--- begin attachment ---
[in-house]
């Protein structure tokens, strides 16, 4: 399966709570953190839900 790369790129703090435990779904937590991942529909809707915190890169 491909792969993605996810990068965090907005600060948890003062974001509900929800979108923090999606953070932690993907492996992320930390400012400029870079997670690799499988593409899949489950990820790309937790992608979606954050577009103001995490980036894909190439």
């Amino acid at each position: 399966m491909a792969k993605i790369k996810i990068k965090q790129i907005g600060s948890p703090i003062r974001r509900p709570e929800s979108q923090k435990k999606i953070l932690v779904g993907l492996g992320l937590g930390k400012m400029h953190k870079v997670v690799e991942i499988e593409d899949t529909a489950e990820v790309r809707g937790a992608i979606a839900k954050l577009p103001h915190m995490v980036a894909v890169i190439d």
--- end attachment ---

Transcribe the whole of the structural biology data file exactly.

[in-house]
């Protein structure tokens, strides 16, 4: 399966709570953190839900 790369790129703090435990779904937590991942529909809707915190890169 491909792969993605996810990068965090907005600060948890003062974001509900929800979108923090999606953070932690993907492996992320930390400012400029870079997670690799499988593409899949489950990820790309937790992608979606954050577009103001995490980036894909190439």
């Amino acid at each position: 399966m491909a792969k993605i790369k996810i990068k965090q790129i907005g600060s948890p703090i003062r974001r509900p709570e929800s979108q923090k435990k999606i953070l932690v779904g993907l492996g992320l937590g930390k400012m400029h953190k870079v997670v690799e991942i499988e593409d899949t529909a489950e990820v790309r809707g937790a992608i979606a839900k954050l577009p103001h915190m995490v980036a894909v890169i190439d």